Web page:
22 February 2011

What you will not find here

I won't be trying to solve the world's problems here, that's number one.  (If I can decipher the condemn-them-to-fiery-hell symbols on the knitting chart with which I seem to be locked in mortal combat, that will be victory enough thank you very much.)

Call me crazy (and you won't be the first) but most days life can be blissfully simple:  Family and friends. My cottage. Reading. Writing. Watching films. Puttering in the garden. Sitting by the ocean. Long walks. Hockey games.  Oh, I indulge in the occasional 'brainy' discussion at times -- the world, politics, things I'm reading or films I've seen.  And I fondly recall youthful nights that lasted until the early hours, discussing "the meaning of meaning" with friends, waxing as philosophical and poetic as the next guy.  But as a general rule I try not to concentrate on the bleak, the profound or the grim, nor do I pose the dense questions for which there are really no answers. (With the possible exception of obscure knitting charts.) What's the use of looking into life's face and seeing a complicated and forbidding terrain?  Maybe it's something you outgrow, but right now the faulty plumbing in the upstairs bathroom is a more immediate concern than whether or not we recognize Red China.  I'm just saying.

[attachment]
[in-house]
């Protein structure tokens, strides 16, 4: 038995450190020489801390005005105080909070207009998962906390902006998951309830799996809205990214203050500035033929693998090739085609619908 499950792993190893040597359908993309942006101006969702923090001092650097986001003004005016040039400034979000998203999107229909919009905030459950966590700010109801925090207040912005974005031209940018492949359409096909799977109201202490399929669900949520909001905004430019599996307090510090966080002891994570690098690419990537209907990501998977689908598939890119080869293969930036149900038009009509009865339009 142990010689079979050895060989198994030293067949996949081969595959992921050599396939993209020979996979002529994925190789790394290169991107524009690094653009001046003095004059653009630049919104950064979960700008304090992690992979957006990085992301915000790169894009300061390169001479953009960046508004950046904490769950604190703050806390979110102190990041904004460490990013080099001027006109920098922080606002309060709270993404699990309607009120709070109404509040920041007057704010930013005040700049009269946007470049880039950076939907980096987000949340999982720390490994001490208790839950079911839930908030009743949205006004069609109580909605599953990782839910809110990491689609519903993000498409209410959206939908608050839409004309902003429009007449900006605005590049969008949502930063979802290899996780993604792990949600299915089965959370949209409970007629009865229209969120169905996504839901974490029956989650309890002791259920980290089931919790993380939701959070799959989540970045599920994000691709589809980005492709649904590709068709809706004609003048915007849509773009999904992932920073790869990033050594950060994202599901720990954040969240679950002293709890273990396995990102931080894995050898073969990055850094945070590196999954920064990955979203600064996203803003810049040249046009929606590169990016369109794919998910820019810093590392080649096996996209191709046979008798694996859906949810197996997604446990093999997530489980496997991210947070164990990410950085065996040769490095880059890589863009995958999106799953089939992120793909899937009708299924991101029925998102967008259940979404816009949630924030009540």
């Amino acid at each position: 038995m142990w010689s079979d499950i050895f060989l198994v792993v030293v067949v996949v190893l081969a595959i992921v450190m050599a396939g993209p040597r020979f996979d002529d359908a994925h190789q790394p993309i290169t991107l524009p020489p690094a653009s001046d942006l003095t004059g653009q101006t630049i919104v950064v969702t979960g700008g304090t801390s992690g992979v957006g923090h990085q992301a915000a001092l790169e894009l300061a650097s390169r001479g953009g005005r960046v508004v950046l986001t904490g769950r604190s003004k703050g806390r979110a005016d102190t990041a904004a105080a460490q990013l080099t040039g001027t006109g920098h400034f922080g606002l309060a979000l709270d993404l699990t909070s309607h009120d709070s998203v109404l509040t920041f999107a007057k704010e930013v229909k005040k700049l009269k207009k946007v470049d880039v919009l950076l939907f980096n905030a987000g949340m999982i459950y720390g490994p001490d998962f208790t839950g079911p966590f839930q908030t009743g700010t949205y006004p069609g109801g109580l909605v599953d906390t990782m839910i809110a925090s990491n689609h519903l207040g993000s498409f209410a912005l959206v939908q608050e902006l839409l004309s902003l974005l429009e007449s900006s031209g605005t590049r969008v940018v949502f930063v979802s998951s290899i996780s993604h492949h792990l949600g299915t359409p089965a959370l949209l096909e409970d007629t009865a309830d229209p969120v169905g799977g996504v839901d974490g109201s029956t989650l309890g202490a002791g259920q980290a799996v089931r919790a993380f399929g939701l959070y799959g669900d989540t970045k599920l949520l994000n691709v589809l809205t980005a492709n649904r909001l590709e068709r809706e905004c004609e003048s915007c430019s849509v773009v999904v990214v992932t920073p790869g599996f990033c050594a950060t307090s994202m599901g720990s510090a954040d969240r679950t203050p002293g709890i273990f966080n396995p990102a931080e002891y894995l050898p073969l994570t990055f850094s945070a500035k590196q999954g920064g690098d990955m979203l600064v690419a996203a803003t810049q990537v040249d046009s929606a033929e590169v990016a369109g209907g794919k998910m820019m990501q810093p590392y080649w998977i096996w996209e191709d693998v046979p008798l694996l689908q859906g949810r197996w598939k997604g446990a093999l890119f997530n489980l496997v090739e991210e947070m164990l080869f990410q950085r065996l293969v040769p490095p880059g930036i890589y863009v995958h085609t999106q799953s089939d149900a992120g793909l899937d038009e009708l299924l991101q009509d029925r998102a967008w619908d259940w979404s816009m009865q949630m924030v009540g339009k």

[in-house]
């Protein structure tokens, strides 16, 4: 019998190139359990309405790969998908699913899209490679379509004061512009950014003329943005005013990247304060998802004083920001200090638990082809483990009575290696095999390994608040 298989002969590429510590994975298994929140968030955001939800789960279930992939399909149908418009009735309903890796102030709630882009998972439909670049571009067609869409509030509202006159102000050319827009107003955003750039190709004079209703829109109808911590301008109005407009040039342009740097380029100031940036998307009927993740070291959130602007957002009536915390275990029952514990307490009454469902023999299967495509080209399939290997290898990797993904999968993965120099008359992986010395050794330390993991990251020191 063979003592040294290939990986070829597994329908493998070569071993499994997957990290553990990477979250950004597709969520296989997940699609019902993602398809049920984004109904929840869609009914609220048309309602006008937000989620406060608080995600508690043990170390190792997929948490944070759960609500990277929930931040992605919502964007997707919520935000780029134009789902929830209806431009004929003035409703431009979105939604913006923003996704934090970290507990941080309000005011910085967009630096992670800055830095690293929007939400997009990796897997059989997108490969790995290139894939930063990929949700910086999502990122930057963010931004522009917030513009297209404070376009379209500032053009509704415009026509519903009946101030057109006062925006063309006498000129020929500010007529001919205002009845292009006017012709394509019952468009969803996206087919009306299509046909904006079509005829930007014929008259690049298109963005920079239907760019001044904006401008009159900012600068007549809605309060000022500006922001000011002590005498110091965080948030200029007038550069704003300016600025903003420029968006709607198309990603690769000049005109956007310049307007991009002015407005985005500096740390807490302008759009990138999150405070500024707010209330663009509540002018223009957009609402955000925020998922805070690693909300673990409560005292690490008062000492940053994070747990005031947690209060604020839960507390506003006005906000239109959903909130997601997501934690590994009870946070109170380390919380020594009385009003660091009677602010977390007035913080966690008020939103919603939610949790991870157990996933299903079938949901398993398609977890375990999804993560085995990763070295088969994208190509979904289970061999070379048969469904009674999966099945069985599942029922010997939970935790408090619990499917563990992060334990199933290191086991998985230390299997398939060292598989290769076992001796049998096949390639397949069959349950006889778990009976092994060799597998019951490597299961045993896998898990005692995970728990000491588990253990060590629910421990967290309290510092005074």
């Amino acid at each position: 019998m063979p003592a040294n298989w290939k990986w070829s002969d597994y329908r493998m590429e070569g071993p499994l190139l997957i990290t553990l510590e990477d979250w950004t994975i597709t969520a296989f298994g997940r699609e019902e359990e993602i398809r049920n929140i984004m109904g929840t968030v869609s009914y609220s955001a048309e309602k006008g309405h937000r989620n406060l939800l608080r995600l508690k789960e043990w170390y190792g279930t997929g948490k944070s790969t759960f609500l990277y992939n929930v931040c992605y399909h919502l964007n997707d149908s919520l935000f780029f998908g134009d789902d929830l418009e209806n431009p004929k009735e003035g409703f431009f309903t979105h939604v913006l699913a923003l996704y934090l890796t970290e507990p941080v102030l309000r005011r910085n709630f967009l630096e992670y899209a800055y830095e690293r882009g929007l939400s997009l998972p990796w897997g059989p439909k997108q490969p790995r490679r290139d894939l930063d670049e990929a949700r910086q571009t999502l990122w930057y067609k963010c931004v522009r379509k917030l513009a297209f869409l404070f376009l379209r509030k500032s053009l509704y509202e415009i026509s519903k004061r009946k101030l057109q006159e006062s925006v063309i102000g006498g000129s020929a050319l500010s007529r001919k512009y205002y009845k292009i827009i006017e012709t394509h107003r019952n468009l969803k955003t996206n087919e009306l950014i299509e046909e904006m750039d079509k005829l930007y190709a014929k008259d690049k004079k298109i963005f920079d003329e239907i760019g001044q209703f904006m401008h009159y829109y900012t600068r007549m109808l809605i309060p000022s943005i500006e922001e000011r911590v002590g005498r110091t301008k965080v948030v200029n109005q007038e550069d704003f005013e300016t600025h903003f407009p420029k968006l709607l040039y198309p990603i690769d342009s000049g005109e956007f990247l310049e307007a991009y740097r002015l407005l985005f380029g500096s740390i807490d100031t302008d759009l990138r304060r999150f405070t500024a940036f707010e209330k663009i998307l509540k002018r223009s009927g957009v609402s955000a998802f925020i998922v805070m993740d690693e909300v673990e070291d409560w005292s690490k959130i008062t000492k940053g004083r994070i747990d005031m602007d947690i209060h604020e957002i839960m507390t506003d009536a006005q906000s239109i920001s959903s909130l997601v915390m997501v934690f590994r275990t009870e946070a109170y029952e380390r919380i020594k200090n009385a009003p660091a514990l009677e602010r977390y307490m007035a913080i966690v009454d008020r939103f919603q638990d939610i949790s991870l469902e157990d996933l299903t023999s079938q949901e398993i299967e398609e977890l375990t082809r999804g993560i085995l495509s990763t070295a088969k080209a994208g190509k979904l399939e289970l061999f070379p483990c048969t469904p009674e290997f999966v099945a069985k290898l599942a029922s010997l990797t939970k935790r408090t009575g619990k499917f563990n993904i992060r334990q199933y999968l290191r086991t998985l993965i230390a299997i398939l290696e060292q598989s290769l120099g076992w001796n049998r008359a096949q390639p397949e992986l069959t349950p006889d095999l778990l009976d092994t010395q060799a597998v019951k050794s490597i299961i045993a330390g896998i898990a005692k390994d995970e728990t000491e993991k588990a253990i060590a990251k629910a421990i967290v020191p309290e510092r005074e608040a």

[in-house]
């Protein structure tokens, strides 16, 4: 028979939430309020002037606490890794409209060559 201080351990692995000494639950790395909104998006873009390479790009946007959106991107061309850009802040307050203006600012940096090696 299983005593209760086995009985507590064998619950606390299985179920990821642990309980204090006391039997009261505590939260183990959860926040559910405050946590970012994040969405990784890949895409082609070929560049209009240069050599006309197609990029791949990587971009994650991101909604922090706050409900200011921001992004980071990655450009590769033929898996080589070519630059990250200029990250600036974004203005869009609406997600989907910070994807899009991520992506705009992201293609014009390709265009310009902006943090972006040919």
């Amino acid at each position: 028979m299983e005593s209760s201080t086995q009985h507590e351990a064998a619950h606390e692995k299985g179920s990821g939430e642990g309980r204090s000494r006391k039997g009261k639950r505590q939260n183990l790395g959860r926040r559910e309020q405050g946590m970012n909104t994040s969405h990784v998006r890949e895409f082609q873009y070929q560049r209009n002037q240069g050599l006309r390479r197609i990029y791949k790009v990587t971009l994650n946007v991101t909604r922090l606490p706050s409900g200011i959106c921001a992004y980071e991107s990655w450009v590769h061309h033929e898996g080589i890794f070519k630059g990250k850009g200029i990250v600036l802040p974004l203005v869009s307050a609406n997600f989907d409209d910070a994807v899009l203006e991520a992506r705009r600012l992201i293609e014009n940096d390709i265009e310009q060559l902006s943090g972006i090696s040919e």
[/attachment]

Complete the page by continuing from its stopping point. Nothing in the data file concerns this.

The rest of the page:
So ... most days I'm carefree, my mind filled with the sweet residue of everything I've read and learned. Some days not so much. But I'm here, part of the whole lovely mess. And I do love the simplicity of it all, and, yes, the messiness. Perhaps the secret is that there's really only as much trouble as you let yourself envision. (Or perhaps I've strayed over that fine line between simplicity and simpleton...?)  But really, let's hear it for those mornings when you wake up and the mocking birds are chittering by the front door, or those nights when you curl up by the fire and watch as the sun sets over the ridge at the North Burial ground, pulling the whole red and purple sky down with it as it sinks. 

Last night I called a neighbor outside so we could walk up the hill where at least two hundred Crows (Blackbirds? Ravens? Rooks?) were simultaneously circling, screeching and roosting in nearly every tree along both sides of the road.  What a glorious racket! Some migratory madness, no doubt.  And say what you will, going out in the cold to watch and listen to it all seemed like just the right thing to do.

So that's the kind of page this will be.  

Carry on.

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